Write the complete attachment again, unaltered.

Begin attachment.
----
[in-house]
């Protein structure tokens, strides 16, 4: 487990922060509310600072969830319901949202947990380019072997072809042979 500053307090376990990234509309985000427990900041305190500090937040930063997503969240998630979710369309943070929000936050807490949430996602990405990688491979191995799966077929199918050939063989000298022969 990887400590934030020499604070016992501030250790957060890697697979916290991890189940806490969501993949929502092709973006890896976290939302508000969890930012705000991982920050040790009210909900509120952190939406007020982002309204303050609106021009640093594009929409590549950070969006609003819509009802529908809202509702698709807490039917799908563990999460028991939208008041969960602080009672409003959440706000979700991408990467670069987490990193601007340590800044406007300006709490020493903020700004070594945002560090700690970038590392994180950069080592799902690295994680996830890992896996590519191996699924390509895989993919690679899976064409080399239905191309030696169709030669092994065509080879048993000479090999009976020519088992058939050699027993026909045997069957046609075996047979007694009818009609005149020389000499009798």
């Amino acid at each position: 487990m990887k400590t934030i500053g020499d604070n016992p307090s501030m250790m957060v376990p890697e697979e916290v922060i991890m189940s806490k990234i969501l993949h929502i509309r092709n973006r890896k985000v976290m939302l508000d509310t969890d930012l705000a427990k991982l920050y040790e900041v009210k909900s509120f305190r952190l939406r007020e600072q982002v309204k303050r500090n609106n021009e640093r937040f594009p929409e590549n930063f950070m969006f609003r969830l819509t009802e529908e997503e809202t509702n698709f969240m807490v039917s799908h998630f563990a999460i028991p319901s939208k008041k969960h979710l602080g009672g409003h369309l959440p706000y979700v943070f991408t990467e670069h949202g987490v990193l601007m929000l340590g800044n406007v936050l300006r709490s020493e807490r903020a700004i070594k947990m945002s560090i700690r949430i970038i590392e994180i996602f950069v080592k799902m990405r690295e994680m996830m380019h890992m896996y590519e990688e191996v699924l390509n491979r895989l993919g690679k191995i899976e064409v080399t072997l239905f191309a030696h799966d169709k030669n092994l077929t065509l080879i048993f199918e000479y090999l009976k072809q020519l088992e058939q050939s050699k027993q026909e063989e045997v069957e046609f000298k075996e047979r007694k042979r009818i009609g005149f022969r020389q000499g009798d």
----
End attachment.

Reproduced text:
[in-house]
């Protein structure tokens, strides 16, 4: 487990922060509310600072969830319901949202947990380019072997072809042979 500053307090376990990234509309985000427990900041305190500090937040930063997503969240998630979710369309943070929000936050807490949430996602990405990688491979191995799966077929199918050939063989000298022969 990887400590934030020499604070016992501030250790957060890697697979916290991890189940806490969501993949929502092709973006890896976290939302508000969890930012705000991982920050040790009210909900509120952190939406007020982002309204303050609106021009640093594009929409590549950070969006609003819509009802529908809202509702698709807490039917799908563990999460028991939208008041969960602080009672409003959440706000979700991408990467670069987490990193601007340590800044406007300006709490020493903020700004070594945002560090700690970038590392994180950069080592799902690295994680996830890992896996590519191996699924390509895989993919690679899976064409080399239905191309030696169709030669092994065509080879048993000479090999009976020519088992058939050699027993026909045997069957046609075996047979007694009818009609005149020389000499009798």
């Amino acid at each position: 487990m990887k400590t934030i500053g020499d604070n016992p307090s501030m250790m957060v376990p890697e697979e916290v922060i991890m189940s806490k990234i969501l993949h929502i509309r092709n973006r890896k985000v976290m939302l508000d509310t969890d930012l705000a427990k991982l920050y040790e900041v009210k909900s509120f305190r952190l939406r007020e600072q982002v309204k303050r500090n609106n021009e640093r937040f594009p929409e590549n930063f950070m969006f609003r969830l819509t009802e529908e997503e809202t509702n698709f969240m807490v039917s799908h998630f563990a999460i028991p319901s939208k008041k969960h979710l602080g009672g409003h369309l959440p706000y979700v943070f991408t990467e670069h949202g987490v990193l601007m929000l340590g800044n406007v936050l300006r709490s020493e807490r903020a700004i070594k947990m945002s560090i700690r949430i970038i590392e994180i996602f950069v080592k799902m990405r690295e994680m996830m380019h890992m896996y590519e990688e191996v699924l390509n491979r895989l993919g690679k191995i899976e064409v080399t072997l239905f191309a030696h799966d169709k030669n092994l077929t065509l080879i048993f199918e000479y090999l009976k072809q020519l088992e058939q050939s050699k027993q026909e063989e045997v069957e046609f000298k075996e047979r007694k042979r009818i009609g005149f022969r020389q000499g009798d």